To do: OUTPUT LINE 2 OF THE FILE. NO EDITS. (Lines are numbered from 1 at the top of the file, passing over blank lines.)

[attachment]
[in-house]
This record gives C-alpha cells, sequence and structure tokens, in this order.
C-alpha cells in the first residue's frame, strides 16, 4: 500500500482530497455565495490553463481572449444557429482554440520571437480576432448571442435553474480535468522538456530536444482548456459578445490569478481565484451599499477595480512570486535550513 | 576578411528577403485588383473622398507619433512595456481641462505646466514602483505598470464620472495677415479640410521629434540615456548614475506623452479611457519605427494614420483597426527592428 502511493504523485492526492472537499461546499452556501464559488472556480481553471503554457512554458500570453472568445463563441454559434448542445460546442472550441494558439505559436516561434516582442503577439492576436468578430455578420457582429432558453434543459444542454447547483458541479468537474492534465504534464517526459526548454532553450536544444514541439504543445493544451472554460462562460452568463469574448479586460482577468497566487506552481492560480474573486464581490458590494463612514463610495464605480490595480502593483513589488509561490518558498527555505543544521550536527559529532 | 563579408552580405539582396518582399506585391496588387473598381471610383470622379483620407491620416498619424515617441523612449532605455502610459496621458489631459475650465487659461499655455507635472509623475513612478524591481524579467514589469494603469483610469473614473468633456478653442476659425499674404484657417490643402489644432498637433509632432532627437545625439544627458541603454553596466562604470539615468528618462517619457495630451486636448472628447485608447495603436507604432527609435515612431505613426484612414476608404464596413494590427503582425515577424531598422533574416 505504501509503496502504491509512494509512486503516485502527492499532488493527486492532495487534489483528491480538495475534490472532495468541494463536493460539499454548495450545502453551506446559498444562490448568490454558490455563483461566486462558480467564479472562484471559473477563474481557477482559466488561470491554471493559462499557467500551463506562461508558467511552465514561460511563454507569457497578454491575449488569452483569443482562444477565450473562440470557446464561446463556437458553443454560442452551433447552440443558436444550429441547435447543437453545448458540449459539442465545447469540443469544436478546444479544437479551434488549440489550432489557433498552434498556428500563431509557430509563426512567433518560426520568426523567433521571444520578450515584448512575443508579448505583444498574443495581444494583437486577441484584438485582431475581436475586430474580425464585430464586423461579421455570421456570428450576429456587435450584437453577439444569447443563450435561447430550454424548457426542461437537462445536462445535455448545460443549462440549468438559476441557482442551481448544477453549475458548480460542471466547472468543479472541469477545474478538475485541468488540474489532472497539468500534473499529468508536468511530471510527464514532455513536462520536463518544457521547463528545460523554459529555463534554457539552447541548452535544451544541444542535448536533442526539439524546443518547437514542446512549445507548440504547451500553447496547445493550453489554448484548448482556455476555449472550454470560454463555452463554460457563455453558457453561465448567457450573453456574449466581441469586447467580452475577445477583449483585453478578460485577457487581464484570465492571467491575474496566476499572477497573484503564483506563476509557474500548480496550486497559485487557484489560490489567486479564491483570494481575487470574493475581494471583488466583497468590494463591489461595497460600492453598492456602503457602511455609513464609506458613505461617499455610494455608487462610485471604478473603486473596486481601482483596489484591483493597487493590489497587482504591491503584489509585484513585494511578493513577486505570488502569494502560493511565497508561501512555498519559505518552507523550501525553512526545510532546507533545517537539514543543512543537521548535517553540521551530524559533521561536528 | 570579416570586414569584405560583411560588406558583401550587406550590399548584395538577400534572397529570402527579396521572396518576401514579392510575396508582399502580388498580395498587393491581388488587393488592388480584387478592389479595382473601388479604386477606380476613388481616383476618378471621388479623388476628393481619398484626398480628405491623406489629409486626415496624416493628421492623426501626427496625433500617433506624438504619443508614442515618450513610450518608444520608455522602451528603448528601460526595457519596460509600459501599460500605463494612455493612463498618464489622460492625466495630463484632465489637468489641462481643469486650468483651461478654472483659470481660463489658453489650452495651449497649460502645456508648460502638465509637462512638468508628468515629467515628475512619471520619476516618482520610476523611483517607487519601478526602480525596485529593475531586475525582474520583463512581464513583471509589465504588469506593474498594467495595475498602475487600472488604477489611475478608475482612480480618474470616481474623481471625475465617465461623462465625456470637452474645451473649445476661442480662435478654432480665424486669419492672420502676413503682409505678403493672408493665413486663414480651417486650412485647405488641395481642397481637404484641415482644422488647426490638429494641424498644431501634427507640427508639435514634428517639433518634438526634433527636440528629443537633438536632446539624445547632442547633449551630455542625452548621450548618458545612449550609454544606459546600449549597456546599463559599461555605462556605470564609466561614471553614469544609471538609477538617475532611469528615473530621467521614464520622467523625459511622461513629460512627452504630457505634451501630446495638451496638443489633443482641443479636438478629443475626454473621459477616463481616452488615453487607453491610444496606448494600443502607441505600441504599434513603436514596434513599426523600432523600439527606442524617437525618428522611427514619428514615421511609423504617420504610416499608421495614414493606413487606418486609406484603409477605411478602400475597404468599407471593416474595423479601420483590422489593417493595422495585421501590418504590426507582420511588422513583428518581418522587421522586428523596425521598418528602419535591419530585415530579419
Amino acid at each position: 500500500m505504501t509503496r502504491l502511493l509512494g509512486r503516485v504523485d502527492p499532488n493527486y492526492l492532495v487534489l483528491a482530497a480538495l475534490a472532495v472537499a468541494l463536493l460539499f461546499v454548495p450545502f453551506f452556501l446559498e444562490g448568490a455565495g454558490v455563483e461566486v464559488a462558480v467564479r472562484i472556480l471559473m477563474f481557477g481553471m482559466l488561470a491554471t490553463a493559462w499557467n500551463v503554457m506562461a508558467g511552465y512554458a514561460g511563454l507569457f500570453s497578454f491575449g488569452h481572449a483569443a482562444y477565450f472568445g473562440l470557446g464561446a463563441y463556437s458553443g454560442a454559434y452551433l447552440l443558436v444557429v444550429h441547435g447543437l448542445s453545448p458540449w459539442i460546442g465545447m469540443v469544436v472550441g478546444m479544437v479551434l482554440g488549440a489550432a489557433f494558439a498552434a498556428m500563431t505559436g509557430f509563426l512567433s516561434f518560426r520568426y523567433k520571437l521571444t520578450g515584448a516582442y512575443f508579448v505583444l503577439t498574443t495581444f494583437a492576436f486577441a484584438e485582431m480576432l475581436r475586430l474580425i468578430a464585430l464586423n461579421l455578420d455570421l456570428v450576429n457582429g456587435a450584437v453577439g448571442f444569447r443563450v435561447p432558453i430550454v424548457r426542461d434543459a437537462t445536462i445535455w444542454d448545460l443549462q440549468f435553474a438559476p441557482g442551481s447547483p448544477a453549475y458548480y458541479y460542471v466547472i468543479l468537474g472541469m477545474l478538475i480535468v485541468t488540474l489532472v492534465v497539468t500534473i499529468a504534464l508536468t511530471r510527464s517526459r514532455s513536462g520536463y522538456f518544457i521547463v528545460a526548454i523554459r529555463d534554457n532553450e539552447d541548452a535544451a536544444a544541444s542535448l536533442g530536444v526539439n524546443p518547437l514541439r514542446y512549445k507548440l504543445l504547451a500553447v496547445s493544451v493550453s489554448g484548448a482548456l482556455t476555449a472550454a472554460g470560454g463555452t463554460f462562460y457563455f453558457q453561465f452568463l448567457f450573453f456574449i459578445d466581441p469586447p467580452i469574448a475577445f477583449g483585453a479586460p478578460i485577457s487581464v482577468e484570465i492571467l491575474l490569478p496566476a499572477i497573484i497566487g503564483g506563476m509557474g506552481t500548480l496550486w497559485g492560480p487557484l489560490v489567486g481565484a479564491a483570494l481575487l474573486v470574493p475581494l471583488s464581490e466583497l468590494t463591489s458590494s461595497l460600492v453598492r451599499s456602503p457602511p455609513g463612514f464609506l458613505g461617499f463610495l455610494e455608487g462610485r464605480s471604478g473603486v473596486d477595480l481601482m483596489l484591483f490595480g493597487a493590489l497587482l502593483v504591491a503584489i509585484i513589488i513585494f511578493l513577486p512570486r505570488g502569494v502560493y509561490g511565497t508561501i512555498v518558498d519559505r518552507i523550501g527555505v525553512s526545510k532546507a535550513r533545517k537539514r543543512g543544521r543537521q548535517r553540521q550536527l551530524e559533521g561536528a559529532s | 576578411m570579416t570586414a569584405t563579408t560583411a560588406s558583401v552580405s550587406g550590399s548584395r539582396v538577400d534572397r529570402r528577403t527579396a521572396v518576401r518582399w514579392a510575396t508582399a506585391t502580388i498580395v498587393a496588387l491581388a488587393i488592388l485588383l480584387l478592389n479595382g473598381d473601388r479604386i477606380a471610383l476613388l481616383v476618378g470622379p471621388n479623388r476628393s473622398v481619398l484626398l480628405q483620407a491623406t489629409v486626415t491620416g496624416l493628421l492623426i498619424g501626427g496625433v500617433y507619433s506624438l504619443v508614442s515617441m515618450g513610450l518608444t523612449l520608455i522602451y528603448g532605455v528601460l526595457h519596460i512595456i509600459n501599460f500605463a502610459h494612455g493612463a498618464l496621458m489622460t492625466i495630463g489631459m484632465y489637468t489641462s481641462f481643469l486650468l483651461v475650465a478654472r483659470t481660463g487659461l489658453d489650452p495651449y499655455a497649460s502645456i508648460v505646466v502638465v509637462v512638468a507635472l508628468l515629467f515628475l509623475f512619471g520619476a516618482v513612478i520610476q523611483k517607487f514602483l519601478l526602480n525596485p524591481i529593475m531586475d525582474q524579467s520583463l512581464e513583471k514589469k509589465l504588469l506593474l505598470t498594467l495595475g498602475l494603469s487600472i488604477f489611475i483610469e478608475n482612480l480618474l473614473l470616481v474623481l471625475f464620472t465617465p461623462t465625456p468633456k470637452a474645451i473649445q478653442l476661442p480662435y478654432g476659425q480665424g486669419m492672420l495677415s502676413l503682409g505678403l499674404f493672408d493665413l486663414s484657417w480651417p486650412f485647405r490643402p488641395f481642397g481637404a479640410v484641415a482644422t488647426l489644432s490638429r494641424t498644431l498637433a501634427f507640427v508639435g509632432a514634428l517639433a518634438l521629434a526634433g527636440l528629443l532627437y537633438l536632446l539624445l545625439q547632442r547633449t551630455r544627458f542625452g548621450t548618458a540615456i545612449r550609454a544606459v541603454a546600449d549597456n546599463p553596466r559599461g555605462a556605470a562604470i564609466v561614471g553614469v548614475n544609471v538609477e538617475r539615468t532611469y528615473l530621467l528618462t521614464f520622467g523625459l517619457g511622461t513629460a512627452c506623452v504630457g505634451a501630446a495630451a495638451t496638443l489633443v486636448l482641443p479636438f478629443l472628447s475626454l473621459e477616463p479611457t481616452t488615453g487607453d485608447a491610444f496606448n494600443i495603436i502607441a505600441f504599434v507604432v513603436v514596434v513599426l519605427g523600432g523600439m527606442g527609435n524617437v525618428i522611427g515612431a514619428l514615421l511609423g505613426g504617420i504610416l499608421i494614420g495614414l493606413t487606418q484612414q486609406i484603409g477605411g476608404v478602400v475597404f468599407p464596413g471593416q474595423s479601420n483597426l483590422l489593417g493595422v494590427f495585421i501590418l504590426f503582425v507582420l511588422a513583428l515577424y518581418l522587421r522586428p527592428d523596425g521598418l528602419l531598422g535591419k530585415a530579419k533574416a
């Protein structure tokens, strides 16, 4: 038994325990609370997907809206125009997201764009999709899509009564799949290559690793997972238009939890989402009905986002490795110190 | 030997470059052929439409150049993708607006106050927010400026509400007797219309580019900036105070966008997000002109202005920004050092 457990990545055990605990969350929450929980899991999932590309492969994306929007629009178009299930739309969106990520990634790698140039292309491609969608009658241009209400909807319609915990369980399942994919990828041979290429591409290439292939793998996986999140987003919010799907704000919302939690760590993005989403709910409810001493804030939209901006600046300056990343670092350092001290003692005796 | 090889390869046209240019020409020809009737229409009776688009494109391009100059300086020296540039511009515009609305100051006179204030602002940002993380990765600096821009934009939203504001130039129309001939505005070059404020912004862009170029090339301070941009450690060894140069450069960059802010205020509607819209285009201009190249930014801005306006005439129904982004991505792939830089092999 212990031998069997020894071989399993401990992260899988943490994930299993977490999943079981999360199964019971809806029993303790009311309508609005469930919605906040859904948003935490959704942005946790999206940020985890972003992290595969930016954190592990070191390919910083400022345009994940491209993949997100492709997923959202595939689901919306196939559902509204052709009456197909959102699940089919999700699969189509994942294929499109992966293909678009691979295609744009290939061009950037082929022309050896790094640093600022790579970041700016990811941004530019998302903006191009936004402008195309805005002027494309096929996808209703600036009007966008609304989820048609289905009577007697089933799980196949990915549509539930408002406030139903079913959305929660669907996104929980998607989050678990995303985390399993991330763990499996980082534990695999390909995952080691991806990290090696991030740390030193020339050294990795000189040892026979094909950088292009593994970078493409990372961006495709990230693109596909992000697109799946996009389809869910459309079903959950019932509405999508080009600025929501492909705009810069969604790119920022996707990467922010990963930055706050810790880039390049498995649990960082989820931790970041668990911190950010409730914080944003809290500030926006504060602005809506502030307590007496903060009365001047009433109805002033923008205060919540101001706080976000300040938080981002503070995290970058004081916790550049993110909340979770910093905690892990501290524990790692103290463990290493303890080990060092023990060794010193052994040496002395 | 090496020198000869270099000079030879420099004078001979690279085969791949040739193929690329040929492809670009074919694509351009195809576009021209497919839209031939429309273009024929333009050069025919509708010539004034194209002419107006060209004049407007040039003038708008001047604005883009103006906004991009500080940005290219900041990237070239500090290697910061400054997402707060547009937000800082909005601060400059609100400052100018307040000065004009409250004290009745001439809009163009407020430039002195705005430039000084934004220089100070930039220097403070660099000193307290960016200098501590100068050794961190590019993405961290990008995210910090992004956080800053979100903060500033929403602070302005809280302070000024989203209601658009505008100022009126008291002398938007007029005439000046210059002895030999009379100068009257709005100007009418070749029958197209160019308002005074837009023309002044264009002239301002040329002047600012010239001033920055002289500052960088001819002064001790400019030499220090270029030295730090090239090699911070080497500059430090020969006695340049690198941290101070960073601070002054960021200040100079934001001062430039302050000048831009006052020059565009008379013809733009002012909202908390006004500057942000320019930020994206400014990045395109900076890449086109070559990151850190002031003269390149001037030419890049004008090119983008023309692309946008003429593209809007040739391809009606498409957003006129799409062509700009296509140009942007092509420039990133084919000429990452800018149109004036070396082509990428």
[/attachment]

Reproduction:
This record gives C-alpha cells, sequence and structure tokens, in this order.